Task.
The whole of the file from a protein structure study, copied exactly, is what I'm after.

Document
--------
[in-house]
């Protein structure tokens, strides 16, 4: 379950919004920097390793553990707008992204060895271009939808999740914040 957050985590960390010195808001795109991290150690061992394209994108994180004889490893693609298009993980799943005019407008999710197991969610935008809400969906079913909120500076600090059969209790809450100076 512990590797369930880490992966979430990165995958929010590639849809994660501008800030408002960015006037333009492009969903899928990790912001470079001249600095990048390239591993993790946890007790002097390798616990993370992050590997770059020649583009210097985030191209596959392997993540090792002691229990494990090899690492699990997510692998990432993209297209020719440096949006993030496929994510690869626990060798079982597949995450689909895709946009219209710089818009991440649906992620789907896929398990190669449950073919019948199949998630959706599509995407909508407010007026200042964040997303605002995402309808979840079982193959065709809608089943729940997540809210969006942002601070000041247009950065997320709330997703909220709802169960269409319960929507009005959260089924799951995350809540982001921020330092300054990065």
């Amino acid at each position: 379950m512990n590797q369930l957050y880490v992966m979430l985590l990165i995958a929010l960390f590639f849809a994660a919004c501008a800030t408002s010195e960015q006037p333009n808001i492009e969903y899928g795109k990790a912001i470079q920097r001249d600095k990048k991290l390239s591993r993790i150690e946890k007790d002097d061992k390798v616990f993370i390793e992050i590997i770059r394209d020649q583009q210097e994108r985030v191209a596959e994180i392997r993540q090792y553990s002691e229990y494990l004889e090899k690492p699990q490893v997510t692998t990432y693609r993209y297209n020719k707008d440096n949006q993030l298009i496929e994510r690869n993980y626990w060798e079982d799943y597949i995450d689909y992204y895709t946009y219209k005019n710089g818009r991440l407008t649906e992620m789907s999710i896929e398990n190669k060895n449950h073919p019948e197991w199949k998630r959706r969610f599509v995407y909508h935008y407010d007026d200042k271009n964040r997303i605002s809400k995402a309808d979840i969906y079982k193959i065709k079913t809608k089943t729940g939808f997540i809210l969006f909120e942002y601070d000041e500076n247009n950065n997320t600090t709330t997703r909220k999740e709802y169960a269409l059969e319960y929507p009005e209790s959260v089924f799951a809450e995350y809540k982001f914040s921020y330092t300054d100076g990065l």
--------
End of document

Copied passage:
[in-house]
């Protein structure tokens, strides 16, 4: 379950919004920097390793553990707008992204060895271009939808999740914040 957050985590960390010195808001795109991290150690061992394209994108994180004889490893693609298009993980799943005019407008999710197991969610935008809400969906079913909120500076600090059969209790809450100076 512990590797369930880490992966979430990165995958929010590639849809994660501008800030408002960015006037333009492009969903899928990790912001470079001249600095990048390239591993993790946890007790002097390798616990993370992050590997770059020649583009210097985030191209596959392997993540090792002691229990494990090899690492699990997510692998990432993209297209020719440096949006993030496929994510690869626990060798079982597949995450689909895709946009219209710089818009991440649906992620789907896929398990190669449950073919019948199949998630959706599509995407909508407010007026200042964040997303605002995402309808979840079982193959065709809608089943729940997540809210969006942002601070000041247009950065997320709330997703909220709802169960269409319960929507009005959260089924799951995350809540982001921020330092300054990065």
């Amino acid at each position: 379950m512990n590797q369930l957050y880490v992966m979430l985590l990165i995958a929010l960390f590639f849809a994660a919004c501008a800030t408002s010195e960015q006037p333009n808001i492009e969903y899928g795109k990790a912001i470079q920097r001249d600095k990048k991290l390239s591993r993790i150690e946890k007790d002097d061992k390798v616990f993370i390793e992050i590997i770059r394209d020649q583009q210097e994108r985030v191209a596959e994180i392997r993540q090792y553990s002691e229990y494990l004889e090899k690492p699990q490893v997510t692998t990432y693609r993209y297209n020719k707008d440096n949006q993030l298009i496929e994510r690869n993980y626990w060798e079982d799943y597949i995450d689909y992204y895709t946009y219209k005019n710089g818009r991440l407008t649906e992620m789907s999710i896929e398990n190669k060895n449950h073919p019948e197991w199949k998630r959706r969610f599509v995407y909508h935008y407010d007026d200042k271009n964040r997303i605002s809400k995402a309808d979840i969906y079982k193959i065709k079913t809608k089943t729940g939808f997540i809210l969006f909120e942002y601070d000041e500076n247009n950065n997320t600090t709330t997703r909220k999740e709802y169960a269409l059969e319960y929507p009005e209790s959260v089924f799951a809450e995350y809540k982001f914040s921020y330092t300054d100076g990065l």